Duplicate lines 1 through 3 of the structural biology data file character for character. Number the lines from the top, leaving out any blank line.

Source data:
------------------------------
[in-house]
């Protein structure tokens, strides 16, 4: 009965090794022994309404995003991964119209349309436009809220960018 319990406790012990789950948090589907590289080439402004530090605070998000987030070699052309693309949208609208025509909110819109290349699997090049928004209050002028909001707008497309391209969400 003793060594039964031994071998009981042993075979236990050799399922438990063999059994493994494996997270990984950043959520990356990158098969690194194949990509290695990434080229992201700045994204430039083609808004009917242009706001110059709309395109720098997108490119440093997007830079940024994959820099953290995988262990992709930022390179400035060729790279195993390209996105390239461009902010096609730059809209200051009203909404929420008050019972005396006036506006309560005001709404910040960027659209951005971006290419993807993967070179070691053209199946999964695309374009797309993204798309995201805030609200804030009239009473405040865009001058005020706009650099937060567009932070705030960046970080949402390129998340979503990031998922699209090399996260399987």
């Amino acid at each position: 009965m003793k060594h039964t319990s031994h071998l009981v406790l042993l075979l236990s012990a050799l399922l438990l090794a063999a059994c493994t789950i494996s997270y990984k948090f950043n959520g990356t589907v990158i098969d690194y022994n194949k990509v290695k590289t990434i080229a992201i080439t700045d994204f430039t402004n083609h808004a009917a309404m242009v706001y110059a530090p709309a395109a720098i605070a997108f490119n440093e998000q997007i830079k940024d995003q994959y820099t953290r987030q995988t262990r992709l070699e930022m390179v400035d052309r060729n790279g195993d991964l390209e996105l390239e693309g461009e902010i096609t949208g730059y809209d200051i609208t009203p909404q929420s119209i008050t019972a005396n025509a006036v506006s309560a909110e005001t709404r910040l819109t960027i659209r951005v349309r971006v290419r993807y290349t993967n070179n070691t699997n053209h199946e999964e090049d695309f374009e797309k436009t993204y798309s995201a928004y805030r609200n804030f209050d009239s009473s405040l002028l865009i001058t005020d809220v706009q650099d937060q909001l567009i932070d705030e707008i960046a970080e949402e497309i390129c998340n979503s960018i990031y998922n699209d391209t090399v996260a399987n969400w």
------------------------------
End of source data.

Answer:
[in-house]
């Protein structure tokens, strides 16, 4: 009965090794022994309404995003991964119209349309436009809220960018 319990406790012990789950948090589907590289080439402004530090605070998000987030070699052309693309949208609208025509909110819109290349699997090049928004209050002028909001707008497309391209969400 003793060594039964031994071998009981042993075979236990050799399922438990063999059994493994494996997270990984950043959520990356990158098969690194194949990509290695990434080229992201700045994204430039083609808004009917242009706001110059709309395109720098997108490119440093997007830079940024994959820099953290995988262990992709930022390179400035060729790279195993390209996105390239461009902010096609730059809209200051009203909404929420008050019972005396006036506006309560005001709404910040960027659209951005971006290419993807993967070179070691053209199946999964695309374009797309993204798309995201805030609200804030009239009473405040865009001058005020706009650099937060567009932070705030960046970080949402390129998340979503990031998922699209090399996260399987």
């Amino acid at each position: 009965m003793k060594h039964t319990s031994h071998l009981v406790l042993l075979l236990s012990a050799l399922l438990l090794a063999a059994c493994t789950i494996s997270y990984k948090f950043n959520g990356t589907v990158i098969d690194y022994n194949k990509v290695k590289t990434i080229a992201i080439t700045d994204f430039t402004n083609h808004a009917a309404m242009v706001y110059a530090p709309a395109a720098i605070a997108f490119n440093e998000q997007i830079k940024d995003q994959y820099t953290r987030q995988t262990r992709l070699e930022m390179v400035d052309r060729n790279g195993d991964l390209e996105l390239e693309g461009e902010i096609t949208g730059y809209d200051i609208t009203p909404q929420s119209i008050t019972a005396n025509a006036v506006s309560a909110e005001t709404r910040l819109t960027i659209r951005v349309r971006v290419r993807y290349t993967n070179n070691t699997n053209h199946e999964e090049d695309f374009e797309k436009t993204y798309s995201a928004y805030r609200n804030f209050d009239s009473s405040l002028l865009i001058t005020d809220v706009q650099d937060q909001l567009i932070d705030e707008i960046a970080e949402e497309i390129c998340n979503s960018i990031y998922n699209d391209t090399v996260a399987n969400w």